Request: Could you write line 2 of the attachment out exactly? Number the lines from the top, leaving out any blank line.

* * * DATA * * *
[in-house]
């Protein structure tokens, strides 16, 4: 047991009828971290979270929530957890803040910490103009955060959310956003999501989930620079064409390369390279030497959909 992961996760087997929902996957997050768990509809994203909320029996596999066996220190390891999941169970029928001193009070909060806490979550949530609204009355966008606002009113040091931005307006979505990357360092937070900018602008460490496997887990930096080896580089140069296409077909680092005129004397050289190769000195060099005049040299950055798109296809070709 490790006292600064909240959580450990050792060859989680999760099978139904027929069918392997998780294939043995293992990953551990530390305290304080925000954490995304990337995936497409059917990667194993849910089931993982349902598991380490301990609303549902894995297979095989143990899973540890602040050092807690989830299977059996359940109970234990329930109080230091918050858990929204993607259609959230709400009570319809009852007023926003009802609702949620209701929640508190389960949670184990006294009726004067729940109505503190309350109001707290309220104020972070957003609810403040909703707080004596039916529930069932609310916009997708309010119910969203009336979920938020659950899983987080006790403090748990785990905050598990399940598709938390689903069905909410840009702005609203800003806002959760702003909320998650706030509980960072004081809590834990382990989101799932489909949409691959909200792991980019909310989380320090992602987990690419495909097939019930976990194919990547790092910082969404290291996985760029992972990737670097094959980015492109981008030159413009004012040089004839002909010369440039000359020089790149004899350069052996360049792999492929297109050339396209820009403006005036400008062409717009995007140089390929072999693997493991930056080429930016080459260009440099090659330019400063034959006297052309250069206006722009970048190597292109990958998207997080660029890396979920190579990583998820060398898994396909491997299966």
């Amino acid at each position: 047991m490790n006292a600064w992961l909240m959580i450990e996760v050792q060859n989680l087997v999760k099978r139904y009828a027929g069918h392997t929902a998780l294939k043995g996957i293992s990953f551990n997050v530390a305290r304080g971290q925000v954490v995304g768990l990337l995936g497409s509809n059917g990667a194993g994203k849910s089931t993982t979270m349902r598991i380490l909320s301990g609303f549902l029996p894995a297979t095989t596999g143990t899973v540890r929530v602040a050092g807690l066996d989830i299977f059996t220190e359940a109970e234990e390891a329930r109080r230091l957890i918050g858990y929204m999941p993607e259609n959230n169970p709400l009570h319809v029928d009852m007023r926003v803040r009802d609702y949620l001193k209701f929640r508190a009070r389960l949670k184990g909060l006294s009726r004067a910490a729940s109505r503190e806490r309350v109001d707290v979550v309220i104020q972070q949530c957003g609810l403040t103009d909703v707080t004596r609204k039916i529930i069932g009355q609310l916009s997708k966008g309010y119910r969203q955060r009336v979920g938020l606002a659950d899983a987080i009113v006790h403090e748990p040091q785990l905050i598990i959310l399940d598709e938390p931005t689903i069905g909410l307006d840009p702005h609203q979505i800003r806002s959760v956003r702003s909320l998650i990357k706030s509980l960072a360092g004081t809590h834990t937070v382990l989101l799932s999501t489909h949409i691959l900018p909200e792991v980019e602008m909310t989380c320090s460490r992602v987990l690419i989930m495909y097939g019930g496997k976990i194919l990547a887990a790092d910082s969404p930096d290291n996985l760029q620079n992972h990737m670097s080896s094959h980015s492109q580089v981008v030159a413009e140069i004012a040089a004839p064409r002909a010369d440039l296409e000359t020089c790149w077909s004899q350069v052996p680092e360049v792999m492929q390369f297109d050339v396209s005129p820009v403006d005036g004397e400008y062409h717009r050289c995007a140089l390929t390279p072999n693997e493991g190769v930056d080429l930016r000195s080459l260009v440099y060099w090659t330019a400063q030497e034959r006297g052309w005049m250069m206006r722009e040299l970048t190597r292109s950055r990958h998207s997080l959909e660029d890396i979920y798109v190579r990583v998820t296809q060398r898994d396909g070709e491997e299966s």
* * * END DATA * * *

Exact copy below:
């Protein structure tokens, strides 16, 4: 047991009828971290979270929530957890803040910490103009955060959310956003999501989930620079064409390369390279030497959909 992961996760087997929902996957997050768990509809994203909320029996596999066996220190390891999941169970029928001193009070909060806490979550949530609204009355966008606002009113040091931005307006979505990357360092937070900018602008460490496997887990930096080896580089140069296409077909680092005129004397050289190769000195060099005049040299950055798109296809070709 490790006292600064909240959580450990050792060859989680999760099978139904027929069918392997998780294939043995293992990953551990530390305290304080925000954490995304990337995936497409059917990667194993849910089931993982349902598991380490301990609303549902894995297979095989143990899973540890602040050092807690989830299977059996359940109970234990329930109080230091918050858990929204993607259609959230709400009570319809009852007023926003009802609702949620209701929640508190389960949670184990006294009726004067729940109505503190309350109001707290309220104020972070957003609810403040909703707080004596039916529930069932609310916009997708309010119910969203009336979920938020659950899983987080006790403090748990785990905050598990399940598709938390689903069905909410840009702005609203800003806002959760702003909320998650706030509980960072004081809590834990382990989101799932489909949409691959909200792991980019909310989380320090992602987990690419495909097939019930976990194919990547790092910082969404290291996985760029992972990737670097094959980015492109981008030159413009004012040089004839002909010369440039000359020089790149004899350069052996360049792999492929297109050339396209820009403006005036400008062409717009995007140089390929072999693997493991930056080429930016080459260009440099090659330019400063034959006297052309250069206006722009970048190597292109990958998207997080660029890396979920190579990583998820060398898994396909491997299966």